The Look of Buster Keaton by Robert Benayoun (Pavilion Books, £15) A Tribute to Fred Astaire by Peter Carrick (Robert Hale, £9.95).
Learning to Dream by James Park (Faber, £3.25).
Fassdinder Film Maker by Ronald Hayman (Weidenfeld, L5.95).
BOTH THE cinema's great clowns were the subject of biographies this year, Chaplin in a modest grey paperback, Keaton in a larger, cover-thecoffee-table, superbly illustrated volume, a meditation on "The Keaton Look" by the French critic, Robert Benayoun.
David Robinson's thoroughly comprehensive account of Charlie Chaplin's private and professional life and a profound appreciation of the art he built from Cockney music halls has already had a thumb-nail review in these pages. It is enormously enriched by Robinson's own encyclopaedic knowledge of cinema history and the loving enthusiasm which makes his summaries of half-forgotten, perhaps never-seen movies come brilliantly to life on the page.
Benayoun's book, either through the style of the French author or perhaps mannerisms of his translator-adaptor, Randall Conrad, suffers intermittently from pretentious cliches — "a film is a film is a film" or "Keaton could be called a surreal existentialist or an existential surrealist."
But Benayoun has a total vision of Keaton's art stressing always the star's beauty, poetry and simplicity, even while comparing him with or placing him among the Dadaists. He is almost frankly obsessed with Keaton's proclaiming in one of his captions "it is easy to be obsessed with Buster", Benayoun's enthusiasm makes obsession infectious. His story of the beloved clown falling into "legendary decline" and studio persecution before the war, to be resuscitated after it by French and other European critics is complete.
It and above all the marvellous collection of illustrations have filled me with regret over missing so many ol .the early Keatons and determination to try to make that loss good.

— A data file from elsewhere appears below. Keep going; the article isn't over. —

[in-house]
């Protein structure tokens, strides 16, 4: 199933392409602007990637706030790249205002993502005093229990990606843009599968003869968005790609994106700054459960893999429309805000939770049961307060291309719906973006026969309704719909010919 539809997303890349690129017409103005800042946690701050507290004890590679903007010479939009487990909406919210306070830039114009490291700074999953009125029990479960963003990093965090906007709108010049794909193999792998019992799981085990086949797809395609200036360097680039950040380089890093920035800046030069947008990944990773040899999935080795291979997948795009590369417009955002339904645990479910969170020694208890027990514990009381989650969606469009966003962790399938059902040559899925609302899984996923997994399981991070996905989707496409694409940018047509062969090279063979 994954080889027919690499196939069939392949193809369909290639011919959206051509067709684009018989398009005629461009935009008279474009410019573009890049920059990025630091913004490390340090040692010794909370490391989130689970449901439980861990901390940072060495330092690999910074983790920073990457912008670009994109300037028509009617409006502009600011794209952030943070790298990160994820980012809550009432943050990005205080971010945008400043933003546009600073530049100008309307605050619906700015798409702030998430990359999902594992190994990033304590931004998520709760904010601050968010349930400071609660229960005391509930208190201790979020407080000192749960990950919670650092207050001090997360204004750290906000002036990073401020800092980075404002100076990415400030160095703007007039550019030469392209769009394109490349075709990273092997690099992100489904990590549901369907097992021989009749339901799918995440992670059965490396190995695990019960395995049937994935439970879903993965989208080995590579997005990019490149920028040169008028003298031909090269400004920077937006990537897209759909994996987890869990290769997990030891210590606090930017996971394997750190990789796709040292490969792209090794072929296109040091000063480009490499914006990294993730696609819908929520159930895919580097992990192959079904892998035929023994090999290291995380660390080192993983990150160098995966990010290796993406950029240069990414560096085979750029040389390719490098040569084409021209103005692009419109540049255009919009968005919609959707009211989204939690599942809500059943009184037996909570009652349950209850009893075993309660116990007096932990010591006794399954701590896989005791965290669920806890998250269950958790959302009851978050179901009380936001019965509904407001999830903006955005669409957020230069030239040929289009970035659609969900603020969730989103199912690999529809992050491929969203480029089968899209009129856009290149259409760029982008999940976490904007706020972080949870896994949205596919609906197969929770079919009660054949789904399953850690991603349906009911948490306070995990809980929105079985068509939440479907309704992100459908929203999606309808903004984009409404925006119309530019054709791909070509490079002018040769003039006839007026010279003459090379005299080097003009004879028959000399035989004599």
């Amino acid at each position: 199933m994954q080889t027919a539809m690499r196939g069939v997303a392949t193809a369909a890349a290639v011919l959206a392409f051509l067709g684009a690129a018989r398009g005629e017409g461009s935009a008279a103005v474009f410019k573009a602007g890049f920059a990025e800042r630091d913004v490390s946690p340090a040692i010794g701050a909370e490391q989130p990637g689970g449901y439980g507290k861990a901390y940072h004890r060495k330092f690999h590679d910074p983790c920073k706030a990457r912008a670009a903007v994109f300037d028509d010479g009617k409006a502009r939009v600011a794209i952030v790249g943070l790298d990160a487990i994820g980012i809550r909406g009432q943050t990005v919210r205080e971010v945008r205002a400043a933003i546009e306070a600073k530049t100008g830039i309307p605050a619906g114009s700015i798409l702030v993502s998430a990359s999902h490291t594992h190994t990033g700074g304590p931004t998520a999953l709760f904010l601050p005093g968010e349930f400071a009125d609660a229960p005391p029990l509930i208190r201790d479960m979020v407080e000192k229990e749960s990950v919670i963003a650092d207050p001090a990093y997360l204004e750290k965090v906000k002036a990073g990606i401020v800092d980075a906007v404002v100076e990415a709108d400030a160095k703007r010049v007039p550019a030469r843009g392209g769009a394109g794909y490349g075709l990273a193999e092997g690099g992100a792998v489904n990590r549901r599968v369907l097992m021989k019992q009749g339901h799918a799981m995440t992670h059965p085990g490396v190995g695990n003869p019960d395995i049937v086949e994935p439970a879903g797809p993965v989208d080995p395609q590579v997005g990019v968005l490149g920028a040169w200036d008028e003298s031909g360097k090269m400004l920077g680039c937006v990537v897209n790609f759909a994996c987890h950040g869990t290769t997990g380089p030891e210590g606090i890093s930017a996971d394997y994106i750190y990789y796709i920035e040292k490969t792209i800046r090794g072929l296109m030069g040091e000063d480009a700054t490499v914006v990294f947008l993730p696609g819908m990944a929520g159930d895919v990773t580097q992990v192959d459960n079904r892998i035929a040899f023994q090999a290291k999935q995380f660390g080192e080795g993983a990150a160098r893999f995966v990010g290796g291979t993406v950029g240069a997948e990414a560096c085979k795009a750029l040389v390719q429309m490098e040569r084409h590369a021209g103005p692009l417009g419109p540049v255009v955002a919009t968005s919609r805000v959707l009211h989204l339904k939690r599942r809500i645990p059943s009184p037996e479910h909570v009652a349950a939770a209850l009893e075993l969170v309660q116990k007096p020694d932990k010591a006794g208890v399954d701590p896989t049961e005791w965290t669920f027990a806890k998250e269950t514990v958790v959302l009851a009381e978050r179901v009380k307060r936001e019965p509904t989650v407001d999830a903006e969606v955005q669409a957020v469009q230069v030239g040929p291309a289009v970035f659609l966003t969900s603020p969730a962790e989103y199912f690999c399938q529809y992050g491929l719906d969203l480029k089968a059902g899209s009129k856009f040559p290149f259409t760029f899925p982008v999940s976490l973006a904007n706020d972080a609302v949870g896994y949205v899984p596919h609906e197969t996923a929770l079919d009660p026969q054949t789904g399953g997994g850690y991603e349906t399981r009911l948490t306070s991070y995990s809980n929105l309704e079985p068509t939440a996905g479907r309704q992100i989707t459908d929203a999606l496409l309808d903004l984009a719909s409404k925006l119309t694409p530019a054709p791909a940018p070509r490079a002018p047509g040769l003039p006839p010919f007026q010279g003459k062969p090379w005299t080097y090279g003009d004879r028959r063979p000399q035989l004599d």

All that most of us need to enjoy our memories of Fred Astaire is a reminder of almost any of those magical dance numbers from The Continental to That's Entertainment, never forgetting Top Hat. Peter Carrick gives that generously. Himself a former journalist and contributor to popular music magazines, he provides a conscientious, well-tempered catalogue of those happy shows from the beginnings with sister Adele, through the screen professional partnership with Ginger Rogers, on the background of his passion for horses, his first blissfully happy marriage to Phyllis who died, and the surprising later one at the age of eighty to the leading girl jockey half his age. It is a welcome unaffected record of an unaffected man of great gifts and a perfectionist in applying them.
James Park is a regular contributor on British movie matters to Variety, the great American show-biz journal. He begins his latest updating of British cinema with the refreshing castigation "This history of British cinema has been one of unparalleled mediocrity". After what might he thought this rather brash opening, however, true, Park's modest little paperback settles down to a more temperate and considered analysis of the various aspects of British cinema from the Eady Levy and chronic Financial worries, and the apparently mortal combat with television, to the more optimistic aspirations of the latest wave of hopeful British film-makers.
Ronald Hayman as a professional biographer has done an arduous job of research thoroughly. It cannot have been an inspiring assignment. Fassbinder was the first German director to make an international post-war impact. But,he was a child and victim of the war and the Nazi revolution and grew up in a context of everything we think of as vice.
It cannot but be a sorry story throwing little real light On the I ilms.
Freda Bruce Lockhart